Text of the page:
Watching Google and Apple compete for our attention is interesting for a number of reasons, but the biggest one has to be how vastly different their approaches are to certain things. Smartphones have been a fascinating example of this over the past few years, especially to watch as Apple and Google slowly move toward one another from these opposing perspectives. This year Google and Apple both released a pair of smartphones, one smaller and one larger.
If you take a look at the larger of these two offerings, the Huawei-made Nexus 6P and Apple's iPhone 6s Plus, you'll find a pair of phones built with different goals in mind that come together to be remarkably similar. As we appreciate those similarities, it's not hard to see which company is going to be making significant changes in the next generation and why.
Comparing this year's iPhone and this year's Nexus isn't usually all that interesting, because Google's partnerships with hardware partners are usually derived from an existing popular phone and so we've usually already seen what the compare will look like. This year is fun not only because that isn't true, but also because few users in the US have been given a reason to care about Huawei as a manufacturer until now. We've got a genuinely new hardware profile from a locally lesser-known manufacturer that is following Google's lead to build something interesting, and the result is the Nexus 6P.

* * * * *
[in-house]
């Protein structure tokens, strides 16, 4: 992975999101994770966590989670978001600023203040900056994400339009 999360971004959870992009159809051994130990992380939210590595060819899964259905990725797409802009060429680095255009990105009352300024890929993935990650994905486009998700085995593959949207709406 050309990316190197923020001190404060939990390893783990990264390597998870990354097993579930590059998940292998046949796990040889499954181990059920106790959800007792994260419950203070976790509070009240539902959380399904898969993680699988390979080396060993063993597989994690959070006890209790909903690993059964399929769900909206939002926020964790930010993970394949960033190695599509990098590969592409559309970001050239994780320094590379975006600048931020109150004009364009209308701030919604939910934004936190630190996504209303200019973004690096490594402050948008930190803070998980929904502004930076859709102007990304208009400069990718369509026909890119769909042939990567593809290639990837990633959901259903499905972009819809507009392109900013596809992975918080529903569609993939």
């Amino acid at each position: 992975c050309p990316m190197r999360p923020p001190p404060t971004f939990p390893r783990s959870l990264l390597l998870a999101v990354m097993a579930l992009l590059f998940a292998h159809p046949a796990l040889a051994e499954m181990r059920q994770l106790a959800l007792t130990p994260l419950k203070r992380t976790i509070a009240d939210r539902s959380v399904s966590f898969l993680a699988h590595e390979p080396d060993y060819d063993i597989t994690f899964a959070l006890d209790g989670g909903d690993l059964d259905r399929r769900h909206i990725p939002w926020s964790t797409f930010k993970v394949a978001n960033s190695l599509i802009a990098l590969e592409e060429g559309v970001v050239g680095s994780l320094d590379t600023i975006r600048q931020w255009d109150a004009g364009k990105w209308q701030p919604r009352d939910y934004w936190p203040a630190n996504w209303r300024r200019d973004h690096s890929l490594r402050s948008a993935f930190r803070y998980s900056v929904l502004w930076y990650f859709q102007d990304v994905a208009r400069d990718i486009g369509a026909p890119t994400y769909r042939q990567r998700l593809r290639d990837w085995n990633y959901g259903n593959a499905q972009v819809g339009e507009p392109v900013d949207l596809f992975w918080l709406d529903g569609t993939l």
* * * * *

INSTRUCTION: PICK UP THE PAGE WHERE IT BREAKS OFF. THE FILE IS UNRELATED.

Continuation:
Sitting this phone down next to the iPhone 6s Plus, the first thing you'll notice is how remarkably similar these phones are in profile. The Nexus 6P is just about exactly as thin and wide as the iPhone 6s Plus, but slightly taller and featuring a more prominent camera bulge at the top. Apple's design hasn't changed from last year, as expected in an "s" release, which means you have a tall, flat piece of machined aluminum that curves nicely along the sides with antennae bands along the top and bottom. Huawei's design offers a little more style, with a slightly curved back and what they call diamond-cut edges to give it a little bit of extra shine.
The front of these phones is where you'll see the most significant differences. Apple's design puts the fingerprint sensor on the front of the phone and the speaker on the bottom, where Huawei opts for a fingerprint sensor on the back and a pair of speakers on the front. The front facing cameras are positioned roughly the same, and while both phones have some healthy top and bottom bezel as a result of their hardware placement choices it's clear Huawei's design allows for a slightly better screen to bezel ratio, which means more screen to play on the Nexus 6P.
|Category||Nexus 6P||iPhone 6s Plus|
|OS||Android 6.0||iOS 9|
|Screen size||5.7 inches||5.5 inches|
|Screen type||AMOLED||IPS LCD|
|Processor||Snapdragon 810||Apple A9|
|Fingerprint||Nexus Imprint||Front button|
|Battery||3450 mAh||2750 mAh|